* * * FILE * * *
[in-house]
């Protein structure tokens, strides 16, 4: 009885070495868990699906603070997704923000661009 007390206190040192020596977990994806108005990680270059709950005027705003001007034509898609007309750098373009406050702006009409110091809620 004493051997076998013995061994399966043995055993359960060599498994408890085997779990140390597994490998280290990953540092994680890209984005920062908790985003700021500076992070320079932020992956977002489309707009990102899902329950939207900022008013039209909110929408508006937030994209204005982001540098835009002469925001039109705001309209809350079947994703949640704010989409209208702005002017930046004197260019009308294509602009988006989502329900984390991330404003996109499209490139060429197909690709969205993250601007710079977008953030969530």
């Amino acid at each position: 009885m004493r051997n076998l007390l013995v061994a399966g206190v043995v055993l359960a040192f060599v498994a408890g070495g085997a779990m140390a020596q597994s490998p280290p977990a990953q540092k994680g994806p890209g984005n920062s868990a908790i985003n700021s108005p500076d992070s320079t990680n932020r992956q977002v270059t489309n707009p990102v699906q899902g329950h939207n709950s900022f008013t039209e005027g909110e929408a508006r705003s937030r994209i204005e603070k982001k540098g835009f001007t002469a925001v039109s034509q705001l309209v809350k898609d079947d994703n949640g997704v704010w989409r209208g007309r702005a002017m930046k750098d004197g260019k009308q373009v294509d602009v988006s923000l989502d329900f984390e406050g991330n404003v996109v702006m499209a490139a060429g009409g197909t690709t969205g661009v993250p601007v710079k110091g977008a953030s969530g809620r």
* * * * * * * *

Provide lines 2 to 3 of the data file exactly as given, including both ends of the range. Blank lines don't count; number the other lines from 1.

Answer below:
């Protein structure tokens, strides 16, 4: 009885070495868990699906603070997704923000661009 007390206190040192020596977990994806108005990680270059709950005027705003001007034509898609007309750098373009406050702006009409110091809620 004493051997076998013995061994399966043995055993359960060599498994408890085997779990140390597994490998280290990953540092994680890209984005920062908790985003700021500076992070320079932020992956977002489309707009990102899902329950939207900022008013039209909110929408508006937030994209204005982001540098835009002469925001039109705001309209809350079947994703949640704010989409209208702005002017930046004197260019009308294509602009988006989502329900984390991330404003996109499209490139060429197909690709969205993250601007710079977008953030969530």
């Amino acid at each position: 009885m004493r051997n076998l007390l013995v061994a399966g206190v043995v055993l359960a040192f060599v498994a408890g070495g085997a779990m140390a020596q597994s490998p280290p977990a990953q540092k994680g994806p890209g984005n920062s868990a908790i985003n700021s108005p500076d992070s320079t990680n932020r992956q977002v270059t489309n707009p990102v699906q899902g329950h939207n709950s900022f008013t039209e005027g909110e929408a508006r705003s937030r994209i204005e603070k982001k540098g835009f001007t002469a925001v039109s034509q705001l309209v809350k898609d079947d994703n949640g997704v704010w989409r209208g007309r702005a002017m930046k750098d004197g260019k009308q373009v294509d602009v988006s923000l989502d329900f984390e406050g991330n404003v996109v702006m499209a490139a060429g009409g197909t690709t969205g661009v993250p601007v710079k110091g977008a953030s969530g809620r």